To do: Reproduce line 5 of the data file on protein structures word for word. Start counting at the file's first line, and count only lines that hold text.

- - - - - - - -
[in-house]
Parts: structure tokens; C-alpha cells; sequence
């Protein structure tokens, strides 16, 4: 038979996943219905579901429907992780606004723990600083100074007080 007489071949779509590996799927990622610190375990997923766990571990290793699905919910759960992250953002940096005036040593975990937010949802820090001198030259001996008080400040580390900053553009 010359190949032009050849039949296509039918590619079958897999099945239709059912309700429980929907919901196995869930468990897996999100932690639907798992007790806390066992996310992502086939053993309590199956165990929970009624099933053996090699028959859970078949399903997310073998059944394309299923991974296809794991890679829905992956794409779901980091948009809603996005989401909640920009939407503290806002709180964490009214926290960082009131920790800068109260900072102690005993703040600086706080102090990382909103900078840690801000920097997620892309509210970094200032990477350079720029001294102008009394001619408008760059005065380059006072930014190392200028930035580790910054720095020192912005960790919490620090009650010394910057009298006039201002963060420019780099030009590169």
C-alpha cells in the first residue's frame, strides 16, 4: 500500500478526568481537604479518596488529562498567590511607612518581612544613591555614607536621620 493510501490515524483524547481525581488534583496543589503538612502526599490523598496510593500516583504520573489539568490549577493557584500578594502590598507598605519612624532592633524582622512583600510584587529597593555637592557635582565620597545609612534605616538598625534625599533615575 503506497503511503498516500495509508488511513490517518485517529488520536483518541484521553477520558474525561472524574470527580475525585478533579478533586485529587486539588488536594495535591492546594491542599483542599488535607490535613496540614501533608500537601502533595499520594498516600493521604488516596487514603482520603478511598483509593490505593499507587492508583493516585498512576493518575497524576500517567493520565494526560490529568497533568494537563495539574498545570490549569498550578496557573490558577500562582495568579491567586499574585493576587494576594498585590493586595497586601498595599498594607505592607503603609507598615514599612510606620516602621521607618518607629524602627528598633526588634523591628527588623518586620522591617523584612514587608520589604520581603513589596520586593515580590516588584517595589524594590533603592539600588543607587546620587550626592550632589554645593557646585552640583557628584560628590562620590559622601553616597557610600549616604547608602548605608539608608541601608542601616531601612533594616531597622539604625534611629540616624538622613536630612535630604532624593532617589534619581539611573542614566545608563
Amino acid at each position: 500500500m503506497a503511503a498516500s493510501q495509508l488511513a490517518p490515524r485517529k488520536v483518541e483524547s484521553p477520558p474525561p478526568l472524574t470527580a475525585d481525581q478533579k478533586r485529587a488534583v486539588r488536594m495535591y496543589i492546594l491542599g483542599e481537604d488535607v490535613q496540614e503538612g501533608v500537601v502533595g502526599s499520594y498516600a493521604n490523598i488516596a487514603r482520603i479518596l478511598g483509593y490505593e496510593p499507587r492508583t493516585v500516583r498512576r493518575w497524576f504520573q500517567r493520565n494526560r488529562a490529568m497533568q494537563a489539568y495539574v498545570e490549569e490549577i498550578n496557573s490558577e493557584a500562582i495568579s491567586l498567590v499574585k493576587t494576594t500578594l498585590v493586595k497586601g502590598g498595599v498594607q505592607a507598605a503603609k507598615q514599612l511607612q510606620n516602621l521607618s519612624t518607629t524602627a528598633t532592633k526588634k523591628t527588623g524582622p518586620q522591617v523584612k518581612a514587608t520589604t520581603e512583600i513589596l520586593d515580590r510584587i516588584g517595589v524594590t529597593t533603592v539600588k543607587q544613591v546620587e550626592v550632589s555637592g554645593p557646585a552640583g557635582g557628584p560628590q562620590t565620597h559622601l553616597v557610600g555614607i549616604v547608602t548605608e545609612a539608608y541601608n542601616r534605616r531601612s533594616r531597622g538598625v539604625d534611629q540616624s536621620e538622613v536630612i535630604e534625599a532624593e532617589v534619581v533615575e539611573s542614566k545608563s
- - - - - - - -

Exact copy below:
Amino acid at each position: 500500500m503506497a503511503a498516500s493510501q495509508l488511513a490517518p490515524r485517529k488520536v483518541e483524547s484521553p477520558p474525561p478526568l472524574t470527580a475525585d481525581q478533579k478533586r485529587a488534583v486539588r488536594m495535591y496543589i492546594l491542599g483542599e481537604d488535607v490535613q496540614e503538612g501533608v500537601v502533595g502526599s499520594y498516600a493521604n490523598i488516596a487514603r482520603i479518596l478511598g483509593y490505593e496510593p499507587r492508583t493516585v500516583r498512576r493518575w497524576f504520573q500517567r493520565n494526560r488529562a490529568m497533568q494537563a489539568y495539574v498545570e490549569e490549577i498550578n496557573s490558577e493557584a500562582i495568579s491567586l498567590v499574585k493576587t494576594t500578594l498585590v493586595k497586601g502590598g498595599v498594607q505592607a507598605a503603609k507598615q514599612l511607612q510606620n516602621l521607618s519612624t518607629t524602627a528598633t532592633k526588634k523591628t527588623g524582622p518586620q522591617v523584612k518581612a514587608t520589604t520581603e512583600i513589596l520586593d515580590r510584587i516588584g517595589v524594590t529597593t533603592v539600588k543607587q544613591v546620587e550626592v550632589s555637592g554645593p557646585a552640583g557635582g557628584p560628590q562620590t565620597h559622601l553616597v557610600g555614607i549616604v547608602t548605608e545609612a539608608y541601608n542601616r534605616r531601612s533594616r531597622g538598625v539604625d534611629q540616624s536621620e538622613v536630612i535630604e534625599a532624593e532617589v534619581v533615575e539611573s542614566k545608563s